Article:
Battle lines are being drawn with increasing sharpness over the Reagan administration's policy toward Israel. Behind this is growing concern in Israel and among many Jewish Americans about the ultimate effect on Israel of the new administration's policy to give priority to the overall Soviet threat to Southwest Asia and the Gulf --issues as the Palestinians.
Initially, many Israelis were pleased at the apparent United States intention to play down the Palestinians. But the question now being asked is: Will it be Israel's interests, rather than the Palestinians', that will end up being played down?
From there, it is no great step to an outpouring of that fear and stubbornness in Israel which tend to assert themselves when Israelis feel they are face to face with the stark issue of survival. In that mood, Israelis resist fiercely anything they see as being "sold down the river" by the US.
Against this background should be seen:
* The firm Israeli line on no completion of withdrawal from Sinai (due one year hence) without prior agreement on the peace-keeping force to be inserted thereafter in the demilitarized zone between Egypt and Israel.
* Israeli pressures for: (1) that force to be solely American, if other countries are reluctant to contribute to it; and (2) US use of Israel's Sinai air bases at Etzion and Eitam when they are evacuated next year. (Under the Camp David accords, they are to be demilitarized and handed over to Egypt.)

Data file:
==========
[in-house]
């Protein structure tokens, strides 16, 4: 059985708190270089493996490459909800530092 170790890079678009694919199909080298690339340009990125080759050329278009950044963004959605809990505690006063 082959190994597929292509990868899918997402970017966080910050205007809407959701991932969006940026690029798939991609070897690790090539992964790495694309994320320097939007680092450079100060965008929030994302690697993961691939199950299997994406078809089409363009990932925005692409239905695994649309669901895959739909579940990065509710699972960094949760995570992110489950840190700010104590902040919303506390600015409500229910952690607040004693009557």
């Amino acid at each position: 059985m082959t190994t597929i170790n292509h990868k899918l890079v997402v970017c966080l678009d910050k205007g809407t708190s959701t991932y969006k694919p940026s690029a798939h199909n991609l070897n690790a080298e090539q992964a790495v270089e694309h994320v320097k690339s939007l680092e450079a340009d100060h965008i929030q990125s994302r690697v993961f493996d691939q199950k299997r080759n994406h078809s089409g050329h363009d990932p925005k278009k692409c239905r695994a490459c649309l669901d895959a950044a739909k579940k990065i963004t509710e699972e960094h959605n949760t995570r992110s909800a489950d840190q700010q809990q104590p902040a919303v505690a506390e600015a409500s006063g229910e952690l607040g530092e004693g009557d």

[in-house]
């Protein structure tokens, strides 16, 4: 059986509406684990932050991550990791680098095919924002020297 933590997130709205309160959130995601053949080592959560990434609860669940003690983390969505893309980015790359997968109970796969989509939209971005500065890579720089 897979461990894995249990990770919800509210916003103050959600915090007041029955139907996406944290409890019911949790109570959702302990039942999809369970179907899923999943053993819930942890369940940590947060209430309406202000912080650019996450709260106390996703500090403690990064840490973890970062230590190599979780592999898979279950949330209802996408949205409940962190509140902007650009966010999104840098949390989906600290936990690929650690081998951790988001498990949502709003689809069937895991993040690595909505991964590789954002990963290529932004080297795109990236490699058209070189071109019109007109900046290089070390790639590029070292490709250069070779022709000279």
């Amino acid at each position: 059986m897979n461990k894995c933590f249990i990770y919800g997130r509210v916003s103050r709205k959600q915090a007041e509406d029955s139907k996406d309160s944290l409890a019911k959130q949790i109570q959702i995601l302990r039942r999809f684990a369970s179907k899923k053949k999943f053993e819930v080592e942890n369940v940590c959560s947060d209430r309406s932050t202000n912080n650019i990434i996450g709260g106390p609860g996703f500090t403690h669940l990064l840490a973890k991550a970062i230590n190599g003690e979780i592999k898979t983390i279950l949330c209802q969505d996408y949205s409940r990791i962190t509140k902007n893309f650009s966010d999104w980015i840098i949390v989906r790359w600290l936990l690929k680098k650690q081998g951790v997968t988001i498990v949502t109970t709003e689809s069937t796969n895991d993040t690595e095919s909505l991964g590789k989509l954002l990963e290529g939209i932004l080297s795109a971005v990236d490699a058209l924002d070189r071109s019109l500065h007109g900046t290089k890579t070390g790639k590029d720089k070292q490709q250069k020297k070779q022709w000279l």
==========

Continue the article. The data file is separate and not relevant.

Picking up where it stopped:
* The upswing in Israeli attacks on what are described as Palestinian positions in southern Lebanon.
* The campaign launched in the US for more vigorous congressional and public opposition to the Reagan administration's decision to reverse a Carter administration ruling and supply to Saudi Arabia extra equipment for F-15 jet fighters that would increase their range.
The US government's willingness to "give in" to Saudi Arabia threatens to become, in Israeli eyes, a measure of the US government's willingness to whittle away its once exclusive and blanket commitment to Israel. Saudi "oil blackmail, " the Israelis and many of their supporters call it.
Even beyond the US-Saudi relationship, Israelis tend to view any increase of Saudi clout in the world as likely to work to Israel's detriment. Such will be the Israeli perception of the deal just worked out between the International Monetary Fund (IMF) and Saudi Arabia.
Under this deal, Saudi Arabia will loan the IMF $10 billion over the next two years. This is an infusion of much-needed hard currency for the fund, whose reserves for loans were running low. It comes at a time when the Reagan administration had given clear signals that it would cut back US contributions to multinational institutions such as the fund.
In return for its loan to the fund, Saudi Arabia will have its share of the weighted voting power within the IMF increased from 1.69 to 3.4 percent. This makes the Saudis sixth in the IMF pecking order, after the US, Britain, West Germany, France, and Japan. They will now be ahead of Canada and Italy.